Years ago I was told by an asshole boss at a company I worked for that I was going to be “fired” if I didn’t “document my code” (although it should be noted that I maintained a department library of dozens and dozens of white papers on our software design… but he was too much of an asshole to care).
To shut him up, I showed up to the scheduled meeting a month later with a stack of paper as tall as two dictionaries, full of detailed information about every single class, method, and function written by our six-person development team. I determined from the start that there would have been no way I could have done this manually, so I spent weeks of my personal time building a documentation generator to handle the chore with its own Pascal language compiler.
Although barely working, I have brought my old documentation generator back to life and built a barely-working barebones web front end for it online for the purpose of documenting my Delphi CommonX library, but don’t get too eager to read much of it because the documentation sitting on the documentation server is super sparse and simply for the purpose of testing a new searchable database of classes and symbols.
I was barely 25 when I wrote most of this code (and I turn 45 in just a couple of days). So getting it to so much as compile was quite a challenge and occasionally comical as I reviewed all the dumb code I wrote nearly 20 years ago.
My goal back then was to create something that would compete with UML modelling tools, such as Rational Rose/ModelMaker and combine that with doxygen, which was very much in its own infancy back then. If I had the time and resources to work on it, I am confident that I could have a viable competing product to offer the world, but life and work has been pretty busy over the last 20 years, despite my prolific nature as a coder.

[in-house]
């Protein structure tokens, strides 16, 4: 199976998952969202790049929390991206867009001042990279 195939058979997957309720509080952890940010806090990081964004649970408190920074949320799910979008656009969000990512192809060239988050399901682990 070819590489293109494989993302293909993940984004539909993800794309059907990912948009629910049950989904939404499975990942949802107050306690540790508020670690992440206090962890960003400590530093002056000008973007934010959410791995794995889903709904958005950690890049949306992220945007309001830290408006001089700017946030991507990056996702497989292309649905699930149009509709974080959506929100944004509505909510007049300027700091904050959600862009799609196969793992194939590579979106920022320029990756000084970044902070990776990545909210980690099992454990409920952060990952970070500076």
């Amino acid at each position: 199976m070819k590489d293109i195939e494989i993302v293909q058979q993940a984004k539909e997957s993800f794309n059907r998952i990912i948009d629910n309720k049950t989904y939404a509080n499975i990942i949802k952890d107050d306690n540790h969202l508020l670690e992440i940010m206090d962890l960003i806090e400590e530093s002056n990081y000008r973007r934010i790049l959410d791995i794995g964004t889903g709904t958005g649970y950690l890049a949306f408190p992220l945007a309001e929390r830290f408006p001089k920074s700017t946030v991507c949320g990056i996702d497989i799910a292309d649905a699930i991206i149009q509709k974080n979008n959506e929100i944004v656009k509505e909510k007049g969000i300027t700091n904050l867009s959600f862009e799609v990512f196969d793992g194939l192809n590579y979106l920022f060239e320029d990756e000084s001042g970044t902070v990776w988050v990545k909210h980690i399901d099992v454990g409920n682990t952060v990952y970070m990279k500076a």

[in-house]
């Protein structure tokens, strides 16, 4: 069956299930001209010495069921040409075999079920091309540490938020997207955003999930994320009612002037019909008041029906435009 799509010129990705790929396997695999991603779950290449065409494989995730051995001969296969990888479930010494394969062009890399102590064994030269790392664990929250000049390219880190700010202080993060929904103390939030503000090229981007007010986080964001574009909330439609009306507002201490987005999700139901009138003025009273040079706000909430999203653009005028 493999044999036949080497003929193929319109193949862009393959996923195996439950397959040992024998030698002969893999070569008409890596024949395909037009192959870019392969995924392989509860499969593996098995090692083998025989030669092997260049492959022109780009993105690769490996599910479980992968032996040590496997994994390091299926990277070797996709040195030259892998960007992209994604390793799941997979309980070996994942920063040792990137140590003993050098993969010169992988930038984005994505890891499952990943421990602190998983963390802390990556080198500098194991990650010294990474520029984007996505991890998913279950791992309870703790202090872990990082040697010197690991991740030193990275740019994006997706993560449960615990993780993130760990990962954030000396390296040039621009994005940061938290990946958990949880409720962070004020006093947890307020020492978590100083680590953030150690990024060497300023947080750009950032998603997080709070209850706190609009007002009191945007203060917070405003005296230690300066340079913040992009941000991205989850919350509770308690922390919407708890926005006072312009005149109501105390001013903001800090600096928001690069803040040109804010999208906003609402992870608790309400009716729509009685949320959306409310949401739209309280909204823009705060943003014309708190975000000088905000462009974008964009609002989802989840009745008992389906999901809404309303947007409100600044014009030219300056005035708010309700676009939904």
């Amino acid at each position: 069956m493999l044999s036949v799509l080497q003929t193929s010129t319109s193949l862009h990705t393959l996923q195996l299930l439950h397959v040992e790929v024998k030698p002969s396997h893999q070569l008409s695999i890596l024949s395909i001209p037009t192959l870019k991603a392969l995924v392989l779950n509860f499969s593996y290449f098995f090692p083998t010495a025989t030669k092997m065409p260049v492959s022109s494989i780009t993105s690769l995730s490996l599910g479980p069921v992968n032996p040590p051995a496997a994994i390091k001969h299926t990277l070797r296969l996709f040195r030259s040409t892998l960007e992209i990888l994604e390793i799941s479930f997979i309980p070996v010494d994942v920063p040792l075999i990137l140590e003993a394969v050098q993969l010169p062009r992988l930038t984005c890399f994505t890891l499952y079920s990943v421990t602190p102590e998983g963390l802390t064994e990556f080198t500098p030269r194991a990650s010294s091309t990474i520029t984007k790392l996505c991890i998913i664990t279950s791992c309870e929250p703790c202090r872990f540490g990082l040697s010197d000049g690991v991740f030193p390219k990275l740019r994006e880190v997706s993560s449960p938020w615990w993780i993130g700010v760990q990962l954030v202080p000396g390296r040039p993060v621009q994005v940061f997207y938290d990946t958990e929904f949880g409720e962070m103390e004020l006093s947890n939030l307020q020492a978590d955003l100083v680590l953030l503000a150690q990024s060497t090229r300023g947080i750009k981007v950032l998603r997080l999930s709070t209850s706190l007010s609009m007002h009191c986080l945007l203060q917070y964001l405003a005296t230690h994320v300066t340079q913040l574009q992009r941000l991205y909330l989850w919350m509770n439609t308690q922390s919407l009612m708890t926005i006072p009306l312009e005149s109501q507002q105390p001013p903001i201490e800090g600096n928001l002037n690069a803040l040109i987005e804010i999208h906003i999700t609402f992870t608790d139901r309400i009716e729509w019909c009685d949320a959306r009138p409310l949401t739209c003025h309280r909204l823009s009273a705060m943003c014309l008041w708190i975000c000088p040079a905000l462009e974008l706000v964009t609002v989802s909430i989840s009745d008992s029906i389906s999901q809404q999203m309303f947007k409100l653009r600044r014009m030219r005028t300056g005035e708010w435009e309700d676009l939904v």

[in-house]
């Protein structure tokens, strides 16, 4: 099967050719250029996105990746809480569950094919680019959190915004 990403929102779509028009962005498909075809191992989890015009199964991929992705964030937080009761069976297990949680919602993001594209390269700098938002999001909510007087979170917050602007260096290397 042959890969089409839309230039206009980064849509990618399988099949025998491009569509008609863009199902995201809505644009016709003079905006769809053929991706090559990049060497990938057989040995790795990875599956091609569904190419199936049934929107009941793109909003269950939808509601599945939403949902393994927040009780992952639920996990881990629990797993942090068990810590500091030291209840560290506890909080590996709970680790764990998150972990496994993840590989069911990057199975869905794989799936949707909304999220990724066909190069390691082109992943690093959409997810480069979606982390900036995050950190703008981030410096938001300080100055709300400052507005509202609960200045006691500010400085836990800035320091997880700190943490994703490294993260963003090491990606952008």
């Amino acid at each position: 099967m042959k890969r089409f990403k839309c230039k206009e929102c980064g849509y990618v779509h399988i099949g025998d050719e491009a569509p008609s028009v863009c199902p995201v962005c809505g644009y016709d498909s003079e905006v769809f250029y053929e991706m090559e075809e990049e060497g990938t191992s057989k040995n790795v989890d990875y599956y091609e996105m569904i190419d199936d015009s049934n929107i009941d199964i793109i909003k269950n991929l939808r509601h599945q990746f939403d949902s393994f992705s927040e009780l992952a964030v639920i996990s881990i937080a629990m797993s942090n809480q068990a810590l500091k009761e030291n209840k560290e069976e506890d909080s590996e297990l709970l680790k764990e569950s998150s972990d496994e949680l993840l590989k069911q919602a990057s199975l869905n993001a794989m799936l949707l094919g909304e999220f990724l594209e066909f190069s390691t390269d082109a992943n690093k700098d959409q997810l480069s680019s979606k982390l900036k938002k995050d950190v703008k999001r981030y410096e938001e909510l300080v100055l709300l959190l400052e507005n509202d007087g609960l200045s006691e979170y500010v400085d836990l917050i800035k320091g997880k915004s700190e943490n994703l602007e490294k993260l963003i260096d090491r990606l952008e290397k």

Rational Rose was always a big pile of shit that constantly crashed and barely drew charts correctly. I don’t know if they ever improved the software, but I stopped looking, because I lost faith in that garbage decades ago. I didn’t like Doxygen, because Doxygen forced devs to inject horrid, unreadable XML tags into comments, something that I thought was dumb and disrupted the readability of my code. So I wanted to do something that fit into Delphi in a natural way, in comments, and was readable in Web form while also being readable directly in the code at the same time. I also started on a UML chart creation tool.
Whereas the server is barely functioning with some super barebones lists of symbols, the current operational status seems to indicate that the hardest piece, the parser, is functioning well enough to support finding all the classes and units and such, although it is missing member variables/fields and tons of other stuff. Furthermore, most of the classes of commonx are completely lacking any compatible comments… because I haven’t used this thing in years… 20 years to be exact. Although there are at least a few units out there like this one that will actually generate more than nothing. My main reason for even posting about it in my blog at this time is to give the web crawlers an opportunity to find it. Hopefully, by that time it will be more mature. I will be sharing this documentation with my colleagues in the business, so I have plenty of motivation to fix it up.
Bringing it back to life is, also bringing in some needed changes. The documentation parser is getting more sophisticated and is close to supporting most Delphi 11 language features. A whole new relational database stores the documentation. I may consider converting it to use clickhouse.
CommonX is a set of libraries for Delphi that are available on GitHub at adaloveless/commonx, however, the current version up there is way behind my personal repo. I dislike working with GitHub. I put commonx up there reluctantly a couple of years ago at the urging of others… but when it didn’t get any traction, I moved my personal development back to SVN, only occasionally pushing updates to GitHub. Maybe if I document it
a little better at all it will gain a bit of traction. An update is due…. and soon!